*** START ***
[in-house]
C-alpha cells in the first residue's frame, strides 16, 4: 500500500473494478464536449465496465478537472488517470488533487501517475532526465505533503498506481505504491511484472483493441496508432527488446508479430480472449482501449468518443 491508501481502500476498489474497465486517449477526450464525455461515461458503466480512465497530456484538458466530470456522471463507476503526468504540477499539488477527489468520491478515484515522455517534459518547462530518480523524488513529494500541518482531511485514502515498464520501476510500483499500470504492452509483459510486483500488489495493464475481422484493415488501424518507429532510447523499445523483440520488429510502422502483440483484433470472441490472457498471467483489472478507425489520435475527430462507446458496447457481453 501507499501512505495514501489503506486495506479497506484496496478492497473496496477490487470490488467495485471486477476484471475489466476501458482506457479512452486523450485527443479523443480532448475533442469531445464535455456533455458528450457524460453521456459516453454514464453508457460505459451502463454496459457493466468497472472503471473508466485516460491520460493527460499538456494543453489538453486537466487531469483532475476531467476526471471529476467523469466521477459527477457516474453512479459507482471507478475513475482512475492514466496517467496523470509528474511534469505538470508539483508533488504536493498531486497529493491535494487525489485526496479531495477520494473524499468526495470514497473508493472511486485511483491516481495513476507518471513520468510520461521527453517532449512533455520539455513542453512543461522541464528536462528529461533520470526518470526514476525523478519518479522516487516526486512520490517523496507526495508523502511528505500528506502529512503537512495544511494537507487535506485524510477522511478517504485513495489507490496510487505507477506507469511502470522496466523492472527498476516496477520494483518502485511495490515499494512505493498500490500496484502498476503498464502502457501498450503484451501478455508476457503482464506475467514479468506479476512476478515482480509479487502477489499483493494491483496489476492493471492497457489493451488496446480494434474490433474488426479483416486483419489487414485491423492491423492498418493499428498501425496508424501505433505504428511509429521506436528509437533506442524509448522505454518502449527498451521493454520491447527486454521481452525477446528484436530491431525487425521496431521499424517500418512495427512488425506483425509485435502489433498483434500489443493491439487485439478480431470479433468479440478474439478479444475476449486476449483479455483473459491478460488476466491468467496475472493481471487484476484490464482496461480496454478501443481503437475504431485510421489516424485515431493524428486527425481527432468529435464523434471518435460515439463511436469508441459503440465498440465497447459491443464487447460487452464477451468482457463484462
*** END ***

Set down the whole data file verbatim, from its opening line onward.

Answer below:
[in-house]
C-alpha cells in the first residue's frame, strides 16, 4: 500500500473494478464536449465496465478537472488517470488533487501517475532526465505533503498506481505504491511484472483493441496508432527488446508479430480472449482501449468518443 491508501481502500476498489474497465486517449477526450464525455461515461458503466480512465497530456484538458466530470456522471463507476503526468504540477499539488477527489468520491478515484515522455517534459518547462530518480523524488513529494500541518482531511485514502515498464520501476510500483499500470504492452509483459510486483500488489495493464475481422484493415488501424518507429532510447523499445523483440520488429510502422502483440483484433470472441490472457498471467483489472478507425489520435475527430462507446458496447457481453 501507499501512505495514501489503506486495506479497506484496496478492497473496496477490487470490488467495485471486477476484471475489466476501458482506457479512452486523450485527443479523443480532448475533442469531445464535455456533455458528450457524460453521456459516453454514464453508457460505459451502463454496459457493466468497472472503471473508466485516460491520460493527460499538456494543453489538453486537466487531469483532475476531467476526471471529476467523469466521477459527477457516474453512479459507482471507478475513475482512475492514466496517467496523470509528474511534469505538470508539483508533488504536493498531486497529493491535494487525489485526496479531495477520494473524499468526495470514497473508493472511486485511483491516481495513476507518471513520468510520461521527453517532449512533455520539455513542453512543461522541464528536462528529461533520470526518470526514476525523478519518479522516487516526486512520490517523496507526495508523502511528505500528506502529512503537512495544511494537507487535506485524510477522511478517504485513495489507490496510487505507477506507469511502470522496466523492472527498476516496477520494483518502485511495490515499494512505493498500490500496484502498476503498464502502457501498450503484451501478455508476457503482464506475467514479468506479476512476478515482480509479487502477489499483493494491483496489476492493471492497457489493451488496446480494434474490433474488426479483416486483419489487414485491423492491423492498418493499428498501425496508424501505433505504428511509429521506436528509437533506442524509448522505454518502449527498451521493454520491447527486454521481452525477446528484436530491431525487425521496431521499424517500418512495427512488425506483425509485435502489433498483434500489443493491439487485439478480431470479433468479440478474439478479444475476449486476449483479455483473459491478460488476466491468467496475472493481471487484476484490464482496461480496454478501443481503437475504431485510421489516424485515431493524428486527425481527432468529435464523434471518435460515439463511436469508441459503440465498440465497447459491443464487447460487452464477451468482457463484462